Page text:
MARBLEHEAD — Two humpback whales stopped in Marblehead for a quick dinner and a wildlife photographer was there to capture the moment.
Early Monday evening, Marblehead native Rick Cuzner was enjoying a quiet boat ride by himself in honor of his birthday. He told his wife he would be home 5 p.m., but after a run-in with the large mammals, who were dining on a school of pogies, he didn’t get home until 7:30 p.m.
“It’s such an amazing sight to see, especially so close to the shore,” he said.
The self-taught wildlife photographer saw the whales feeding near Children’s Island around 4 p.m., before they made their way out to Halfway Rock. Cuzner said he estimated the whales were about two miles off the coast of Marblehead. The photographer sat in his boat and watched them for at least an hour and a half.
“I’m not a patient person by nature but you have to be to get wildlife photos,” he said. “I sat for a good half hour just trying to understand how they were coming off the water before figuring out how to get a good shot.”
Cuzner has been an engineer at Applied Materials in Gloucester for the last 14 years. Wildlife photography is a hobby he took up five years ago, one that has gotten only slightly out of control, according to him. The father of two said he has an addictive personality, so when he dials in on something, he jumps right in on researching everything he can about it.
“I spend a lot of time chasing wildlife and being on the water, so I always make sure to have a camera of some sort with me,” he said.
Cuzner said he goes out on the water every morning before he leaves for work, eager to get a few good shots in. Every time he goes out, he takes at least 500 photos. When he gets back home and scrolls through his shots, he ends up deleting 90 percent of them.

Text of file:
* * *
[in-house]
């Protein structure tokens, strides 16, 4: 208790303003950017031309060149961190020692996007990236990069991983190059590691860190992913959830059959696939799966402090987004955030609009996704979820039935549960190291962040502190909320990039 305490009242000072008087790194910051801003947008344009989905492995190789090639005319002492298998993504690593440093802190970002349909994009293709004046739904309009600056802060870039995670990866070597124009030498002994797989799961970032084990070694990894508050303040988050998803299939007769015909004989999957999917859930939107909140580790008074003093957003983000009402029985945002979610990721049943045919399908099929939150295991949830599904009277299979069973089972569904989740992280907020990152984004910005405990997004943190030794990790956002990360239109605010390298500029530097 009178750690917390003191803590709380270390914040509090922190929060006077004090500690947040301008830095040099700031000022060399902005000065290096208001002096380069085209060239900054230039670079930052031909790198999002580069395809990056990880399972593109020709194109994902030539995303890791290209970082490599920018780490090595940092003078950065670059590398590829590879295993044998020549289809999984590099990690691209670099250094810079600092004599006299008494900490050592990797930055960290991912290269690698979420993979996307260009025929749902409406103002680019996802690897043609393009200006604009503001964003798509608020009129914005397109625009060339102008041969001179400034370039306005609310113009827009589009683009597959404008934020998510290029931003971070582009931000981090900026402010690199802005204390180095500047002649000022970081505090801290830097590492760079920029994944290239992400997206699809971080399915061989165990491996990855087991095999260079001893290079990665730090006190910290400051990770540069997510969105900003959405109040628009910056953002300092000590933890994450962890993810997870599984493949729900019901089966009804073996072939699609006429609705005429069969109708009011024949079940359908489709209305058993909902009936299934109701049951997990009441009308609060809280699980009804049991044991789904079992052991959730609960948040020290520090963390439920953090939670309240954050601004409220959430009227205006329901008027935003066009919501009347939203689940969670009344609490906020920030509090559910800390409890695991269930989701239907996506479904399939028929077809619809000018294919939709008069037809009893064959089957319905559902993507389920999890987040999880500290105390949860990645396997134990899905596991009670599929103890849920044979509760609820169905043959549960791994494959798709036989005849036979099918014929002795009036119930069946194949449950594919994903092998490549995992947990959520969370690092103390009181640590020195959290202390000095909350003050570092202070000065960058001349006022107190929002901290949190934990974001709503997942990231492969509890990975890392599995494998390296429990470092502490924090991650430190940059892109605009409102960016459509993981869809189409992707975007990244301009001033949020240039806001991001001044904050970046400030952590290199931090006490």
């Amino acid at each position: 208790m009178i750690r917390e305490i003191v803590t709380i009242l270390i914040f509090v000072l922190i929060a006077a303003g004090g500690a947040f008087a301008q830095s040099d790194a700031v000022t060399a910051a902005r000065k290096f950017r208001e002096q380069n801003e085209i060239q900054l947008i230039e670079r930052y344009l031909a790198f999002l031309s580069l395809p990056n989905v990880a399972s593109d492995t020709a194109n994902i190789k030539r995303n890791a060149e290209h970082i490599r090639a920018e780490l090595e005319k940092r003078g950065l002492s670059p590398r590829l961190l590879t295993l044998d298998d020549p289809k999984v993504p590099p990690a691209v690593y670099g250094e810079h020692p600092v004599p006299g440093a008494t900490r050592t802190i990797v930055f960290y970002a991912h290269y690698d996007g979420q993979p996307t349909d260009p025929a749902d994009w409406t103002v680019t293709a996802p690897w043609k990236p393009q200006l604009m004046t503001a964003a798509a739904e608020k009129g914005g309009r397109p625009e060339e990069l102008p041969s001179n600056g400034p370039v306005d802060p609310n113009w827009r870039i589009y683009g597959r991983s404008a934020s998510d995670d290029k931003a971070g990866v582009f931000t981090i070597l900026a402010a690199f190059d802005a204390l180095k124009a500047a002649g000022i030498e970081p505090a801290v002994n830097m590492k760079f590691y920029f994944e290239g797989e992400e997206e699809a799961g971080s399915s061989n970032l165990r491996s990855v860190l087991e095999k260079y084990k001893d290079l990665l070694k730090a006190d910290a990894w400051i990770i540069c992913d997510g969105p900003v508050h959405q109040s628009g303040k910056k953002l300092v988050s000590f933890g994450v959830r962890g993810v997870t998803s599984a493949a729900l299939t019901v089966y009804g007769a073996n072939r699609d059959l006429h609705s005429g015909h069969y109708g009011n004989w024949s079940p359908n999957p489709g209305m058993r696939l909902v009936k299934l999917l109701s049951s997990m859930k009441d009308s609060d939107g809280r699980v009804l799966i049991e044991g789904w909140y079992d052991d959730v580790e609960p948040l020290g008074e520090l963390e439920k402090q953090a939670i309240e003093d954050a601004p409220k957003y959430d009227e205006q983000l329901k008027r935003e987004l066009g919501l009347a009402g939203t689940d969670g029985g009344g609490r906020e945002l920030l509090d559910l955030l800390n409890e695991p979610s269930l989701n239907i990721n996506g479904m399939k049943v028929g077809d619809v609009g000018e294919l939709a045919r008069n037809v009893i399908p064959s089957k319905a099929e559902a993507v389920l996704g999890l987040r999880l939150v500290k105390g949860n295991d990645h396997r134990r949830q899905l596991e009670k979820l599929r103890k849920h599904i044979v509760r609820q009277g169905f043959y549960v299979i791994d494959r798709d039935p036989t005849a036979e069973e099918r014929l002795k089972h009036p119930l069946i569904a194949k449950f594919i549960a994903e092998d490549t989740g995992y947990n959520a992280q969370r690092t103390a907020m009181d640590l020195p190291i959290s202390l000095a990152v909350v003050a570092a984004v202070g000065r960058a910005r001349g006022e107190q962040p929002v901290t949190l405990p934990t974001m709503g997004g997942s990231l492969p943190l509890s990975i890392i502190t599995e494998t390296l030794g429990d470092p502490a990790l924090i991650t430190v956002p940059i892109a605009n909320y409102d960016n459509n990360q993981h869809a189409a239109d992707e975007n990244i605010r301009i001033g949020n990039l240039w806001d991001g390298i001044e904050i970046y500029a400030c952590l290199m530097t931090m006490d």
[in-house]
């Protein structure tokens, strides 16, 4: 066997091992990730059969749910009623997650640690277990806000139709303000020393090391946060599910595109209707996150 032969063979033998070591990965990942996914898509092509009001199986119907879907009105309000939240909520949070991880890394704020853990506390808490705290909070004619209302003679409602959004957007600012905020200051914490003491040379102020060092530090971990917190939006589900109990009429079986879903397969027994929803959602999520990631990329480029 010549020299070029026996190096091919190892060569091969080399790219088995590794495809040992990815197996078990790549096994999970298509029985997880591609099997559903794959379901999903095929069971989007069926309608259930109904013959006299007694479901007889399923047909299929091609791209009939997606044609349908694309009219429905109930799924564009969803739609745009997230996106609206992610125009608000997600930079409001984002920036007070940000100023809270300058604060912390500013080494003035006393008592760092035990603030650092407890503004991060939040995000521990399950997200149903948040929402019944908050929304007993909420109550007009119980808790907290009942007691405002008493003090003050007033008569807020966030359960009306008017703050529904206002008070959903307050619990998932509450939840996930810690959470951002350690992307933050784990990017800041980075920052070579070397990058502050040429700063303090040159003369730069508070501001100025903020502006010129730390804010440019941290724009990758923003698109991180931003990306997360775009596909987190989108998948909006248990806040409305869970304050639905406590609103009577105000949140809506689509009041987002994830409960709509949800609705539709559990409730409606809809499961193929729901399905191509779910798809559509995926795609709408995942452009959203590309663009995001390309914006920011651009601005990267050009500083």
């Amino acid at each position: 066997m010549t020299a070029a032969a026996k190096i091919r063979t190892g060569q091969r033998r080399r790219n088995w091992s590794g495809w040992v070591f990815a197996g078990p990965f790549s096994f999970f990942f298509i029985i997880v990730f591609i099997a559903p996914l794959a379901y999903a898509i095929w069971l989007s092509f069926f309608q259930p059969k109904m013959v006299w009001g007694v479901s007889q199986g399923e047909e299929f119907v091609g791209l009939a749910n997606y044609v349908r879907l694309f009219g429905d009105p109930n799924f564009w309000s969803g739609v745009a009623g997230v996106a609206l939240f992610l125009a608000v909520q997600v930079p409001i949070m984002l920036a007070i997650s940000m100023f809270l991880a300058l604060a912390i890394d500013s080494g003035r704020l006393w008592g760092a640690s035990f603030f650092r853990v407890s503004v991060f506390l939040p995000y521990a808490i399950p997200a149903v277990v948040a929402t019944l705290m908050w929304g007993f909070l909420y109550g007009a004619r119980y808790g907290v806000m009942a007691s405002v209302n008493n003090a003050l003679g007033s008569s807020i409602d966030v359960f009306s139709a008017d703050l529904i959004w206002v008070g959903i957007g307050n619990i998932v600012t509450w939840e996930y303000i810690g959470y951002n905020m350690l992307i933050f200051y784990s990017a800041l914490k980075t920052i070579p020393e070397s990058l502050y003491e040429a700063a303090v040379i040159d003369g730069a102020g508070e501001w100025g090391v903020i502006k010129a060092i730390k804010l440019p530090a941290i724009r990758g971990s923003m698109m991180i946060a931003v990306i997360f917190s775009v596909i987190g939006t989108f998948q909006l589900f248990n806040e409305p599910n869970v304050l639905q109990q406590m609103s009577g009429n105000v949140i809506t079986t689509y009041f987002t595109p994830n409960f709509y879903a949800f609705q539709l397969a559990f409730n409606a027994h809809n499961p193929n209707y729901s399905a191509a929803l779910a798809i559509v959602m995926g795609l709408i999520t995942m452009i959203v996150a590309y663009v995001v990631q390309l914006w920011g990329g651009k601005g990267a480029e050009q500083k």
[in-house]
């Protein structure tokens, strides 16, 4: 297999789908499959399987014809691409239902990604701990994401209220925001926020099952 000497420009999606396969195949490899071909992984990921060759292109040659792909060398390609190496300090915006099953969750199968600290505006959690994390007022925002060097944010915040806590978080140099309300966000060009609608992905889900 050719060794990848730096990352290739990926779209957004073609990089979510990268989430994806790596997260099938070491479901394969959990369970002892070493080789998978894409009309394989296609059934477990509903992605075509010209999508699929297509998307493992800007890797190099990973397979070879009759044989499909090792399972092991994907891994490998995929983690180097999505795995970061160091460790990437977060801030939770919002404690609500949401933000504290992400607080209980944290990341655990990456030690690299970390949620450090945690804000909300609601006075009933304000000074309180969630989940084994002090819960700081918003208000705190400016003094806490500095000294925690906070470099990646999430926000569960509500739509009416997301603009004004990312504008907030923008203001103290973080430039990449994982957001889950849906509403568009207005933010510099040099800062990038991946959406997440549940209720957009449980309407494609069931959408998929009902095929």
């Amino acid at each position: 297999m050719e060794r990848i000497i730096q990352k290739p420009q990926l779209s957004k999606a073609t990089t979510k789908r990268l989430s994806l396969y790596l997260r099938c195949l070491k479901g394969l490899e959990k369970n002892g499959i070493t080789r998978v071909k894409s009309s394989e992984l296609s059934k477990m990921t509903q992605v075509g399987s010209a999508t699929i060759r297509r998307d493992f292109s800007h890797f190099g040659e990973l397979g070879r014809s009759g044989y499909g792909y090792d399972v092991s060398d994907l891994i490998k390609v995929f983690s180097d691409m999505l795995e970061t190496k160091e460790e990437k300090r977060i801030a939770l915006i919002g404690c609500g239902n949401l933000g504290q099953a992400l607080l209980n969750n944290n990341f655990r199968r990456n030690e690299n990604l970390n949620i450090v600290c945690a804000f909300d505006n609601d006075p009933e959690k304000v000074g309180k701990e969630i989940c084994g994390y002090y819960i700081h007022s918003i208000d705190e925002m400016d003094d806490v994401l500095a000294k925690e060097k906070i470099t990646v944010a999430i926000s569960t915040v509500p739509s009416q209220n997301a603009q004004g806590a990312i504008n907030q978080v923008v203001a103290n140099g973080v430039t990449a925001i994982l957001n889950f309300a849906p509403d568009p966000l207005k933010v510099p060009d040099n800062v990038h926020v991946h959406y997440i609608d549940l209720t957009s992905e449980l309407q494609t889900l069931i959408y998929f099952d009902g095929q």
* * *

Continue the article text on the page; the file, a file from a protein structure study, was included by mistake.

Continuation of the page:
Last year, he got a video of a sunfish on his cellphone that generated more than one million views on his Facebook page. While he may be rich with social media followers, Cuzner said he isn’t in it for the money. He will participate in art shows once in a while, but his photos are not for bringing in profit.
“It’s interesting to see the wildlife around us that nobody sees,” said Cuzner. “People walk by and don’t take the time to really see what’s going on in our waters.”
Allison Ferreira, a spokeswoman for the National Oceanic and Atmospheric Administration (NOAA) Fisheries, said it’s not unusual for whales to be so close to shores during this part of the summer. She said all species of whales, especially humpbacks, migrate to various areas while following their food sources.
Ferreira said there are regulations in place to ensure the safety of people close to shores, as well as the safety of the whales, while the large mammals feed. She said people should never take a head-on approach and should stay at least 100 feet away from all species of whales, except right whales, which require 1,500 feet.
The NOAA website provides all the guidelines and restrictions for whale watching, including that it is illegal to interrupt any marine mammal’s natural behavior.